Why the West Abandoned Standard Rules of Conduct
May 2017By A. James Gregor
A. James Gregor is Professor Emeritus of Political Science at the University of California, Berkeley.
Since at least the turn of the millennium, the West has entered a singular time of trouble. More than a matter of threatened security or economic dislocation, there are recurrent and increasingly ubiquitous signs of moral decay. More than a simple matter of property crimes or acts of violence, there is a general indifference to the regular and unapologetic abridgement of what had been traditional norms of private and public conduct. One of the most obvious and inescapable evidences of this decline is the prevalence of the most offensive pornographic material to which we are daily exposed; no amount of objection seems to secure us against it. It is now deemed protected speech and a supposedly treasured part of our diversity a diversity that somehow enhances our strength. The same inscrutable logic is employed to protect instances of vulgar and blasphemous speech. Where, in the not-too-distant past, ordinary decency would preclude the public display of lewd visual and verbal expressions, such instances now have become commonplace, not only to be seen and heard everywhere but celebrated as evidence of our personal freedom.
What we commonly refer to as Western civilization has been characterized, since its inception, by a fairly standard approach to public and private morality. Since the time of the Greek pre-Socratics, four or five hundred years before the birth of Christ, Western thinkers have sought to discover the rules that govern individual and collective conduct, as well as their sustaining rationale. In the course of their enterprise, the pre-Socratics made every effort to understand the world in which they found themselves. They perceived an order and regularity that strongly suggests qualities of consciousness. The world displays those qualities, and their very thought could fathom some of the patterns inherent in it. Their own consciousness could generate numbers, and those numbers could be mapped over the visible universe. They could use mathematics and thereby successfully anticipate futures. They could trace the trajectories of celestial bodies and predict their course. In some perfectly obvious sense, the human mind shared in the order of things, and things seemed to share the qualities of consciousness. Our intellectual forebears understood that reality was more than a complex substance of material things. In some sense, it partook of consciousness. They saw it all as part of a spiritual reality, which reason argued could only be part of a still more comprehensive consciousness.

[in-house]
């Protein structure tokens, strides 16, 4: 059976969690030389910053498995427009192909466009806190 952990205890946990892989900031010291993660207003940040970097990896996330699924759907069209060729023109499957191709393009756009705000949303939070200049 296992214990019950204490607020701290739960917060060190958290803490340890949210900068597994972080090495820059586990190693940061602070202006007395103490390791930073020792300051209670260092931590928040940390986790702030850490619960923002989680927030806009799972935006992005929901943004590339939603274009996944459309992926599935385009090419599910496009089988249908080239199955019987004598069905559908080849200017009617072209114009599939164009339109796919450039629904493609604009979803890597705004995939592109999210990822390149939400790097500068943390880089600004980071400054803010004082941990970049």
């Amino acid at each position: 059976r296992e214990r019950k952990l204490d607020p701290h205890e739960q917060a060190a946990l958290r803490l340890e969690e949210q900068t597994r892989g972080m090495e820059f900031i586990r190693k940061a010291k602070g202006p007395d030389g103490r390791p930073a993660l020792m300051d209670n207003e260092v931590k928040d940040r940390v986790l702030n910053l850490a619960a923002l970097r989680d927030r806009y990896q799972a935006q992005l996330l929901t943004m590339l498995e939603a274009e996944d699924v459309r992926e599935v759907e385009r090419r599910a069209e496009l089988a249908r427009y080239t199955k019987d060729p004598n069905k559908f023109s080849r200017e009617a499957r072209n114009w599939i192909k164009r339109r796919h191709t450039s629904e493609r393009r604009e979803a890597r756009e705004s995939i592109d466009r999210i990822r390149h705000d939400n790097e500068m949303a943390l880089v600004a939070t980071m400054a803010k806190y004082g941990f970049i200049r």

Once granted, the conviction followed that observed reality requires a conscious, initiating cause to account for its being. The notion of a Creator as a first cause became a feature of the earliest Greek thought. Yet neither Plato nor Aristotle argued that the First Cause displayed any apparent interest in His creation. The world had somehow been put in motion as a consequence of the Creators will, but then it proceeded with His total indifference. For all that, there was, nonetheless, an important feature of the regularities that governed creation. The Greeks saw in those regularities implications for human behavior. They considered how things behaved as indicating how they should behave. From a description of how the world conducts itself, the first philosophers drew conclusions about the proper order of things. They contended that, through observation, one could discover a list of both prescribed and prohibited behaviors, as well as their justification.
Thus, while the philosophers of antiquity were not prepared to argue that the evidence of the universe affords us the grounds to argue that the Creator, as First Cause, provides us with the rules of proper conduct, they maintained that the very ordered regularity of things provides the grounds for the principled regularity of human conduct. There is order and rule in our universe, and this gives us every reason to seek out an order and rule for our behavior. The philosophers argued that men prosper when they follow ordered rules of regard, fellowship, and mutual aid. Like the order in nature, order among men has discernible consequences, and this provides the rationale for life-enhancing conduct. So, while the philosophers did not see the Creator of things as providing a specific list of behaviors that were prescribed or proscribed, they concluded that anyone possessed of right reason could fathom such rules by observing nature. All that was required was good will and systematic observation. Our forebears held that this process, available to all, would establish the general rules of proper conduct, as well as their justificatory rationale.
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